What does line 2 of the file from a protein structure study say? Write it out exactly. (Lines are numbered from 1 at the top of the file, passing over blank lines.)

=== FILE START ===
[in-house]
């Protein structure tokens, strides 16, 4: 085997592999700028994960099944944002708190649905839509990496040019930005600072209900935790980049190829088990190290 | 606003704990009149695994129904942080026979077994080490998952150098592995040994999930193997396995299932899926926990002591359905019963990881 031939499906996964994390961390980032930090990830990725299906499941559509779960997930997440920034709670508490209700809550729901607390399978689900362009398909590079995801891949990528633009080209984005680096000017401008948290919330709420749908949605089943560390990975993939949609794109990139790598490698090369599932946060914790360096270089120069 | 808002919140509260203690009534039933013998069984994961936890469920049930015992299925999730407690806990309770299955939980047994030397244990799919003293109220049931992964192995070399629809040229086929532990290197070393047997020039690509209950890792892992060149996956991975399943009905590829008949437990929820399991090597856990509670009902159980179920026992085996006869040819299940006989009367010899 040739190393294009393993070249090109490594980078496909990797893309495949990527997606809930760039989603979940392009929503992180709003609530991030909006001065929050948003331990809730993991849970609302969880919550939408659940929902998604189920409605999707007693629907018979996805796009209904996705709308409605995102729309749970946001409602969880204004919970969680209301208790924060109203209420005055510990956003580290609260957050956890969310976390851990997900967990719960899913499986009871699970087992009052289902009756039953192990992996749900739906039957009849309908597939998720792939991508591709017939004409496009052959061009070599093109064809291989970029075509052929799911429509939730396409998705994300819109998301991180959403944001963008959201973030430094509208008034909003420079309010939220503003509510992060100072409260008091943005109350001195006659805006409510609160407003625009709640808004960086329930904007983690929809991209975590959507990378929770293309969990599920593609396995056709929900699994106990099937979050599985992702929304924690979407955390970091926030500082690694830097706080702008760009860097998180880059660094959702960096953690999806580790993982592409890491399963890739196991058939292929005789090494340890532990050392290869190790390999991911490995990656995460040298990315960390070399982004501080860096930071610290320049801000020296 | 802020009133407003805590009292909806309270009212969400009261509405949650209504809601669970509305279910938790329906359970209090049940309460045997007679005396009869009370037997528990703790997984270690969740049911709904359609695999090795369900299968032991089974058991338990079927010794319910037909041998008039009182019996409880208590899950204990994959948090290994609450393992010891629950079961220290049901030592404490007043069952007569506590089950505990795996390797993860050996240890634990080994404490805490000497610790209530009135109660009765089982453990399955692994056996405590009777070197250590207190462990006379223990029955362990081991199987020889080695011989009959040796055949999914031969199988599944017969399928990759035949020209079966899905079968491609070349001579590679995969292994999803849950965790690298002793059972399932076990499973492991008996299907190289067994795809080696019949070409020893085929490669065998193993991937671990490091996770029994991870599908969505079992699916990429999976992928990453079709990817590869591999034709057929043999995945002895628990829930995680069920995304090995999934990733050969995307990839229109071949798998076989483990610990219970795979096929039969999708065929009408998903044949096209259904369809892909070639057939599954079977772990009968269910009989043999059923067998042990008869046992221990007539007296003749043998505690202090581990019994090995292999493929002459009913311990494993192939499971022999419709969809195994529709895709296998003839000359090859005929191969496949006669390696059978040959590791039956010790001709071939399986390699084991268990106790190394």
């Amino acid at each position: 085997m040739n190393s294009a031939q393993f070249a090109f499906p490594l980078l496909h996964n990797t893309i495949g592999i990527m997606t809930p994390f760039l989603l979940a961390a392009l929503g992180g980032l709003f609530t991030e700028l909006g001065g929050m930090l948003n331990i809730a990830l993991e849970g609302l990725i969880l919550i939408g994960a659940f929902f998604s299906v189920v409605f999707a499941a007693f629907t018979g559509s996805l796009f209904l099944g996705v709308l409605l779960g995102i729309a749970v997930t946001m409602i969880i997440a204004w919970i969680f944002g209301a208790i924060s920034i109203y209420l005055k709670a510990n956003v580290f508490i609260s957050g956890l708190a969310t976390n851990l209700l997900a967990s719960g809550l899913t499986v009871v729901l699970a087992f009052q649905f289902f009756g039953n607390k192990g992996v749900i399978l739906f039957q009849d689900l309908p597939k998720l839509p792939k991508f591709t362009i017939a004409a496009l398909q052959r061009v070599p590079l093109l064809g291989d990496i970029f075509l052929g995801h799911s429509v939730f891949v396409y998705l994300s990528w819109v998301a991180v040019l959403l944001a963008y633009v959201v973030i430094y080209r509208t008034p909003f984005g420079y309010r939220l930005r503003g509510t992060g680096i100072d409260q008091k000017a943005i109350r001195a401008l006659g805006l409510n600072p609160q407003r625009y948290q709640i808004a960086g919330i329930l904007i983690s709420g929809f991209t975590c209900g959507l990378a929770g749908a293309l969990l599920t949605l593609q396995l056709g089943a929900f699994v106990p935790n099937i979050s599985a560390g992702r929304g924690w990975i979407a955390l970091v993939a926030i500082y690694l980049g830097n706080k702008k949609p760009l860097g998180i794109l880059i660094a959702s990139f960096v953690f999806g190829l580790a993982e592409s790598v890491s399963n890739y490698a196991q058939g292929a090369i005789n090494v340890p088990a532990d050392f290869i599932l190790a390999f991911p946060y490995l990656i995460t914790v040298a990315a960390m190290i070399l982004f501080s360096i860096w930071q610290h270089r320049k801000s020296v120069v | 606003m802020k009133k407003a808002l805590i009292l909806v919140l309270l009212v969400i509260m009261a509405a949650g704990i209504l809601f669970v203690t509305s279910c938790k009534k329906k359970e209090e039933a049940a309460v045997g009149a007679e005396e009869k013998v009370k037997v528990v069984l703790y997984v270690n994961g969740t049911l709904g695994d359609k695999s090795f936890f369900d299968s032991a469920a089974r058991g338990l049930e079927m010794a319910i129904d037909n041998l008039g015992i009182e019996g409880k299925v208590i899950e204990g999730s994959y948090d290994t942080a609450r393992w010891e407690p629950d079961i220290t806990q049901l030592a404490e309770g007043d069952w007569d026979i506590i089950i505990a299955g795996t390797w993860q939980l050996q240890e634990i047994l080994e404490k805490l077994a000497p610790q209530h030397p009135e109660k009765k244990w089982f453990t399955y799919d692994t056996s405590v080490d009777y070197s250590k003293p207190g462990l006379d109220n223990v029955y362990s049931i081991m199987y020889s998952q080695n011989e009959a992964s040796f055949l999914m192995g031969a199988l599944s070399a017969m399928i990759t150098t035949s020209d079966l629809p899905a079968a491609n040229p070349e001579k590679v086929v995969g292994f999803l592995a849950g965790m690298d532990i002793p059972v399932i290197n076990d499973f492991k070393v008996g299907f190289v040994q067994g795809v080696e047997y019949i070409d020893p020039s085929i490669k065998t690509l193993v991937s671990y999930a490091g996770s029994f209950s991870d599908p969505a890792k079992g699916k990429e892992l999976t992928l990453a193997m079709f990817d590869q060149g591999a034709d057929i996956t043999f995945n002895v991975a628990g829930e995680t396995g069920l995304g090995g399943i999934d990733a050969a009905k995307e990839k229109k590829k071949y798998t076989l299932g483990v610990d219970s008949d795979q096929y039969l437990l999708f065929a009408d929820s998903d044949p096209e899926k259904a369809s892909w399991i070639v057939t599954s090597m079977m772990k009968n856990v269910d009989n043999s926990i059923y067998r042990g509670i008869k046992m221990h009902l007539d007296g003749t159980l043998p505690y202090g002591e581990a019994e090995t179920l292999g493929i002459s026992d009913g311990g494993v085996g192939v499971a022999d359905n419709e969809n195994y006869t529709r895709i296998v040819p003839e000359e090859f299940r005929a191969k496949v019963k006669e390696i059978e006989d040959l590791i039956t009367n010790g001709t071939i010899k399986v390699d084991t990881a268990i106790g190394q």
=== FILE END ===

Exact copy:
């Protein structure tokens, strides 16, 4: 085997592999700028994960099944944002708190649905839509990496040019930005600072209900935790980049190829088990190290 | 606003704990009149695994129904942080026979077994080490998952150098592995040994999930193997396995299932899926926990002591359905019963990881 031939499906996964994390961390980032930090990830990725299906499941559509779960997930997440920034709670508490209700809550729901607390399978689900362009398909590079995801891949990528633009080209984005680096000017401008948290919330709420749908949605089943560390990975993939949609794109990139790598490698090369599932946060914790360096270089120069 | 808002919140509260203690009534039933013998069984994961936890469920049930015992299925999730407690806990309770299955939980047994030397244990799919003293109220049931992964192995070399629809040229086929532990290197070393047997020039690509209950890792892992060149996956991975399943009905590829008949437990929820399991090597856990509670009902159980179920026992085996006869040819299940006989009367010899 040739190393294009393993070249090109490594980078496909990797893309495949990527997606809930760039989603979940392009929503992180709003609530991030909006001065929050948003331990809730993991849970609302969880919550939408659940929902998604189920409605999707007693629907018979996805796009209904996705709308409605995102729309749970946001409602969880204004919970969680209301208790924060109203209420005055510990956003580290609260957050956890969310976390851990997900967990719960899913499986009871699970087992009052289902009756039953192990992996749900739906039957009849309908597939998720792939991508591709017939004409496009052959061009070599093109064809291989970029075509052929799911429509939730396409998705994300819109998301991180959403944001963008959201973030430094509208008034909003420079309010939220503003509510992060100072409260008091943005109350001195006659805006409510609160407003625009709640808004960086329930904007983690929809991209975590959507990378929770293309969990599920593609396995056709929900699994106990099937979050599985992702929304924690979407955390970091926030500082690694830097706080702008760009860097998180880059660094959702960096953690999806580790993982592409890491399963890739196991058939292929005789090494340890532990050392290869190790390999991911490995990656995460040298990315960390070399982004501080860096930071610290320049801000020296 | 802020009133407003805590009292909806309270009212969400009261509405949650209504809601669970509305279910938790329906359970209090049940309460045997007679005396009869009370037997528990703790997984270690969740049911709904359609695999090795369900299968032991089974058991338990079927010794319910037909041998008039009182019996409880208590899950204990994959948090290994609450393992010891629950079961220290049901030592404490007043069952007569506590089950505990795996390797993860050996240890634990080994404490805490000497610790209530009135109660009765089982453990399955692994056996405590009777070197250590207190462990006379223990029955362990081991199987020889080695011989009959040796055949999914031969199988599944017969399928990759035949020209079966899905079968491609070349001579590679995969292994999803849950965790690298002793059972399932076990499973492991008996299907190289067994795809080696019949070409020893085929490669065998193993991937671990490091996770029994991870599908969505079992699916990429999976992928990453079709990817590869591999034709057929043999995945002895628990829930995680069920995304090995999934990733050969995307990839229109071949798998076989483990610990219970795979096929039969999708065929009408998903044949096209259904369809892909070639057939599954079977772990009968269910009989043999059923067998042990008869046992221990007539007296003749043998505690202090581990019994090995292999493929002459009913311990494993192939499971022999419709969809195994529709895709296998003839000359090859005929191969496949006669390696059978040959590791039956010790001709071939399986390699084991268990106790190394």